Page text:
How the 2024 Election Will Affect Your Portfolio

On this episode of A Wiser Retirement™ Podcast, Casey Smith and Brad Lyons, CFP® discuss how human behavior leads us to believe that a presidential election can make or break our investments.

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In our financial planning meetings, we are already beginning to hear clients’ concerns in regard to what will happen next year with the 2024 election. While the presidential election is very important and can change the course of our country in varying ways, your financial planning doesn’t depend on it.

Economic Uncertainty

In recent news, the market volatility and the American debt ceiling have been causing great anxiety throughout the country. For investors, the greatest risk would be that US bonds get downgraded and the US defaults on their debt payments, which has happened before and the impact wasn’t as catastrophic as we would think.

Thus, a wise investor thinks rationally even when emotions seem to be generally high. If the nation does not choose your candidate, it does not mean that the United States will crumble into poverty. It hasn’t happened, and it won’t in the future. As we focus on the economic impact of the elections, we have to look at the data.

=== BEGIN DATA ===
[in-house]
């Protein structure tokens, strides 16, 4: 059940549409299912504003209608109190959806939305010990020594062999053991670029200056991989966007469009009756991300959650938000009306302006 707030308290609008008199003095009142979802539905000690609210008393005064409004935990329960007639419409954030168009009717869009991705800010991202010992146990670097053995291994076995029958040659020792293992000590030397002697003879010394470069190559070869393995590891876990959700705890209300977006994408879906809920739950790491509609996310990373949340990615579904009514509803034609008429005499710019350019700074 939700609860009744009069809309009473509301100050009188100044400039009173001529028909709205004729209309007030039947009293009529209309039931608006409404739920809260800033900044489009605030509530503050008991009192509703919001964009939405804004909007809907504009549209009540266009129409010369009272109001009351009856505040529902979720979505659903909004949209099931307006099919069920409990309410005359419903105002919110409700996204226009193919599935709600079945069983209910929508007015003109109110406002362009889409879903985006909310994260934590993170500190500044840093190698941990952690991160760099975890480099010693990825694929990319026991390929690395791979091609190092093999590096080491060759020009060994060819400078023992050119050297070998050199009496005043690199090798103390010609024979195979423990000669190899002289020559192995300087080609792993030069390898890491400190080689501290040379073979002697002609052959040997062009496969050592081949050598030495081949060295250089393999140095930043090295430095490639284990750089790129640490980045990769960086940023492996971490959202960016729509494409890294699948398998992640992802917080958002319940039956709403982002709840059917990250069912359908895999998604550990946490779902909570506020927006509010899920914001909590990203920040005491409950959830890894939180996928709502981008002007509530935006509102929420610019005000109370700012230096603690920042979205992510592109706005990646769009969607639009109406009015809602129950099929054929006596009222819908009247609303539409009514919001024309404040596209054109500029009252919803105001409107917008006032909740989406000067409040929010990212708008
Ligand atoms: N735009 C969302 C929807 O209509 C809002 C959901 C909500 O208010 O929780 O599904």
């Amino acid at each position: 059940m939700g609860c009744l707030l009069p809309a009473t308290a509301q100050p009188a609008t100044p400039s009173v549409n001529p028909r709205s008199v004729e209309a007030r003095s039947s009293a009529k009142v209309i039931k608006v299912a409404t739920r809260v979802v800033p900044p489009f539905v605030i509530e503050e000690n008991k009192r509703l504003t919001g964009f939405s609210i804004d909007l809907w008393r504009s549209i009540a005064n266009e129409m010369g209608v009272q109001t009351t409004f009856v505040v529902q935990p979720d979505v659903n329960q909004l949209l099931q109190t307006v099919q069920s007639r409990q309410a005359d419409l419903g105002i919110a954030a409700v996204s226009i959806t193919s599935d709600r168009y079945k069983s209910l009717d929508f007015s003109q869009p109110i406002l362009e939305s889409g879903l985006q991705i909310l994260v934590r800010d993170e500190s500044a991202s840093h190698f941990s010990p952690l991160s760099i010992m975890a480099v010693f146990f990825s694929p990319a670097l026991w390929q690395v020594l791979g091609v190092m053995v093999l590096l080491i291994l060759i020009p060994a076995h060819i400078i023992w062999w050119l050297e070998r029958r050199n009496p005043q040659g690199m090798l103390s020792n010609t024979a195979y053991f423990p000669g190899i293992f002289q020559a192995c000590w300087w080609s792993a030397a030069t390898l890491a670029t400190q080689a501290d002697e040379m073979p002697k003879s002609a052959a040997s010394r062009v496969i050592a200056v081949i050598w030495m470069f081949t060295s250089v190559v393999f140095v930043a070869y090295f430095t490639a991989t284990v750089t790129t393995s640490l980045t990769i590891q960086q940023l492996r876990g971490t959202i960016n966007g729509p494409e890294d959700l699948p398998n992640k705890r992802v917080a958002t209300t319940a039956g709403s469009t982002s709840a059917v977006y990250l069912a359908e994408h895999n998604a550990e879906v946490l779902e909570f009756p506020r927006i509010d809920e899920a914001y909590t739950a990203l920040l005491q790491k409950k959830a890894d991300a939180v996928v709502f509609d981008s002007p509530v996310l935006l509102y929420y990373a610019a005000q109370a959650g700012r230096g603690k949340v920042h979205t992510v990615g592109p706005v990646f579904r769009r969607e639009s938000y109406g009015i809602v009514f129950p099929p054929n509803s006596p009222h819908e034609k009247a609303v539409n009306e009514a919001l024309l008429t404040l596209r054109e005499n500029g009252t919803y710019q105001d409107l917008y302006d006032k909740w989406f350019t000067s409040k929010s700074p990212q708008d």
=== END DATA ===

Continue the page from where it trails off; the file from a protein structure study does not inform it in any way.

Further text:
Presidential Elections and the S&P 500

The well-known writer of the Stock Trader’s Almanac, Yale Hirsch, collected data over many years from the Stock market. As a result, he came up with the Presidential Election Year Cycle Theory. In this theory, he looked for trends and patterns in the S&P 500, regarding the economy and politics. According to his findings, the newly elected president works hard to put in place the measures that got him elected. This causes a level of uncertainty, which leads to a lesser sense of trust in the Stock Market, specifically the S&P 500. This reflects in lower returns in stocks in the first 2 years of a new administration. Furthermore, a common trend seems to be that by the third year, the president starts to focus on being reelected, which will only happen if they boost the economy. So, the S&P 500 tends to do better on the third year. This is an interesting observation, but it doesn’t mean that you would use this to invest because it is a theory and a pattern someone saw.

Finally, the elections are a season just like Winter or Summer, and are unavoidable. We have to understand the matters that the elections do have an impact on. Those are mostly moral matters because an investment should live longer than an election cycle.

Download our eBook on “Buyer Beware: Why do they keep trying to sell you that annuity?”


0:00 Intro

02:00 Economic Uncertainty

13:50 Presidential Elections and the S&P 500


Learn more about Casey Smith and Brad Lyons, CFP®


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